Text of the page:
Copyright protects original works of authorship, including novels, movies, songs, pictures, paintings, and computer software. Once the work of authorship is created and fixed in a tangible form, it is under copyright protection. However, many people choose to take the next step of registering their work with the United States Copyright Office. This ensures that the individual is able to bring a lawsuit for copyright infringement, if necessary. There are four common tools associated with registering a work of authorship with the United States Copyright Office.
You can register your copyright by filling out the appropriate paper form: TX (for literary works), VA (for visual arts works), PA (for performing arts and motion pictures), SR (for sound recordings) or SE (for single serials), and sending the form to the address listed on the form. The forms can be accessed under "Forms" on the United States Copyright Office website or by calling the Forms and Publications Hotline at (202) 707-9100. Note that you will have to include a check for the filing fees.
Electronic Copyright Office
Electronic Copyright Office is a website run by the United States Copyright Office. The website allows you to access and fill out the copyright registration forms online. Applying online through the Electronic Copyright Office offers a lower filing fee and faster processing time than filing using paper forms. Moreover, filing online allows users to track the status of their claim. To access the registration forms, navigate to the United States Copyright Office website, click "eCo Login," then "Continue to eCo" and follow the registration instructions.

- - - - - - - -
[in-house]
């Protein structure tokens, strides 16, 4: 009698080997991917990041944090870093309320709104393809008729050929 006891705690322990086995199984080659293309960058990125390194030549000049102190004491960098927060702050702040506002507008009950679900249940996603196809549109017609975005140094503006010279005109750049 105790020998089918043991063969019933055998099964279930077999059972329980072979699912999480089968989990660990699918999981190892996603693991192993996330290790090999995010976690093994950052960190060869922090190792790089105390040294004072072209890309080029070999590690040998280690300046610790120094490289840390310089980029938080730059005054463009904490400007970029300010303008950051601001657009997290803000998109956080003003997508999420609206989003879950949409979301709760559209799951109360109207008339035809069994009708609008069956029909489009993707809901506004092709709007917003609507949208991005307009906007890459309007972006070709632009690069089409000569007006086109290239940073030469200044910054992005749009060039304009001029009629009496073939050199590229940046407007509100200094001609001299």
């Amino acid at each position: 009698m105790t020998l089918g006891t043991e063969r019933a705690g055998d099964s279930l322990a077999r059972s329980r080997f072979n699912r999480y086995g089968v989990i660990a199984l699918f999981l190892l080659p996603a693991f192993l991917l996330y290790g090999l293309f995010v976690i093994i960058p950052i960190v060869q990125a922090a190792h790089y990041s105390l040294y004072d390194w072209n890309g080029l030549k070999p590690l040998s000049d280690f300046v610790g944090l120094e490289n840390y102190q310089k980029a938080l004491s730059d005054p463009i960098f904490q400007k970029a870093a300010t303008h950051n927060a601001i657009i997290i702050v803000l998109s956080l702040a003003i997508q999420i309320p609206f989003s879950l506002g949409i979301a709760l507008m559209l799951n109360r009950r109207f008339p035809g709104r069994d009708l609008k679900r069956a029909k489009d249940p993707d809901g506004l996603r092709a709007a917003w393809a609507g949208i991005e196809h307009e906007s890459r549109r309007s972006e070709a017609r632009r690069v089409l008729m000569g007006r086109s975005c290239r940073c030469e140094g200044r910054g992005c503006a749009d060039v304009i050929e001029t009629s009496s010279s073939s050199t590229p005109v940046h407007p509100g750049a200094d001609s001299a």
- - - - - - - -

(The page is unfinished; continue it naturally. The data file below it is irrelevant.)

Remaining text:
Online Document Provider
Online document providers assist people with common legal matters, including copyright registration. Generally, an online document provider assembles your copyright application using information obtained from a simple questionnaire and files the application with the United States Copyright Office for a single fee. Upon registration, your Certificate of Registration arrives in the mail.
Poor Man's Copyright
Sending a copy of your work of authorship to yourself through the mail is referred to as a "poor man's copyright." However, there is no language addressing this act in the copyright law, and it is not a legally recognized method of registration.